But the question is, how do we function as individuals in this current reality? I think we try to focus on family, daily life, and work. I read and I know that you have to take care of your mental well-being, take care of our country’s economy, and our private economy so that we have the resources to help refugees in the long run. On the other hand, we are constantly confronted with this new reality. Even a simple action like picking up your mom from the train station who came to visit for the weekend…we see the people at the station who were forced to flee. The image of a child sleeping on a large backpack at the train station, while our own children are playing in their colourful rooms. Images that we normally see on TV are now so close to us.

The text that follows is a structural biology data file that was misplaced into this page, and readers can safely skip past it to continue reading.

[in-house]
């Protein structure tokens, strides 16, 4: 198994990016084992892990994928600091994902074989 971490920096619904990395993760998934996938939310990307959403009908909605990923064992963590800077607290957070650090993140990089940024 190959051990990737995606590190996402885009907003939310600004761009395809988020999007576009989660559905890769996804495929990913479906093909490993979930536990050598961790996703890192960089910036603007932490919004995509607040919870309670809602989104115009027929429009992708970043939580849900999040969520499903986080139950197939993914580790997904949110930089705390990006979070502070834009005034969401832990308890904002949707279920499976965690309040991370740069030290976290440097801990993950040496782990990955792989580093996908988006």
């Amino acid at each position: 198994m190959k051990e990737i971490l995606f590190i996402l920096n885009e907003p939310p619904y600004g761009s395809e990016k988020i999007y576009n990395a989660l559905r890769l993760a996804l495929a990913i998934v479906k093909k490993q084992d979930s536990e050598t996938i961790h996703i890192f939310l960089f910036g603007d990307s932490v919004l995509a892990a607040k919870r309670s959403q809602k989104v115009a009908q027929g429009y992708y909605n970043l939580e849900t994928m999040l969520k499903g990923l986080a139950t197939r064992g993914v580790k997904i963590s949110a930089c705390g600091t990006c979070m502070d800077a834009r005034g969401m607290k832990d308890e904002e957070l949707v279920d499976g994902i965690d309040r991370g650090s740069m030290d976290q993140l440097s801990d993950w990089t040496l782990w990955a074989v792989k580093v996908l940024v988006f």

I hesitated sharing these insights, because they seem so insignificant and shallow compared to what people fleeing war have to face, or the feelings of people who still have their loved ones in Ukraine, or people who help out at charities on a daily basis, or those who have taken in refugees. But I know how many people are experiencing the stress of the current situation, and maybe feeling that we are not alone in this will be helpful.
And finally, I would like to add how important it is to me that we block sales to Russia and Belarus. Not everyone has the opportunity to work for a company that is also ethical in its actions. This means a lot to me. I know that from the perspective of a company which earns money selling solutions on many markets, it was not an easy decision, but an extremely important one. It shows that we really put people first. And although I am a person with the soul of a sales person and I am aware of the temptations that will appear, I think that this is an extremely important principle that we follow and by doing this we oppose the terrible actions in Ukraine.